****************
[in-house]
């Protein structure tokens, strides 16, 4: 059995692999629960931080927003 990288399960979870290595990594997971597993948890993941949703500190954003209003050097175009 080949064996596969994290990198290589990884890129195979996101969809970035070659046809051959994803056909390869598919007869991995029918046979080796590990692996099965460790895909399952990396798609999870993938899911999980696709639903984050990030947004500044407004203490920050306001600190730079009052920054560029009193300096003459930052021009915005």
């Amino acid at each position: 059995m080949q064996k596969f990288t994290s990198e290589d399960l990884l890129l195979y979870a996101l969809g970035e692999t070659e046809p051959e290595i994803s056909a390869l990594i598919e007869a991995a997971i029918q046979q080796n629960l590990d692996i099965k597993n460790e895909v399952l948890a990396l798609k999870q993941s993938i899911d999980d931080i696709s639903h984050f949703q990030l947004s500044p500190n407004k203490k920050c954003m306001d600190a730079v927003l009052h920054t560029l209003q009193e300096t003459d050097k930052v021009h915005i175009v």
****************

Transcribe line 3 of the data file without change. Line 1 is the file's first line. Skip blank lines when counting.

């Amino acid at each position: 059995m080949q064996k596969f990288t994290s990198e290589d399960l990884l890129l195979y979870a996101l969809g970035e692999t070659e046809p051959e290595i994803s056909a390869l990594i598919e007869a991995a997971i029918q046979q080796n629960l590990d692996i099965k597993n460790e895909v399952l948890a990396l798609k999870q993941s993938i899911d999980d931080i696709s639903h984050f949703q990030l947004s500044p500190n407004k203490k920050c954003m306001d600190a730079v927003l009052h920054t560029l209003q009193e300096t003459d050097k930052v021009h915005i175009v």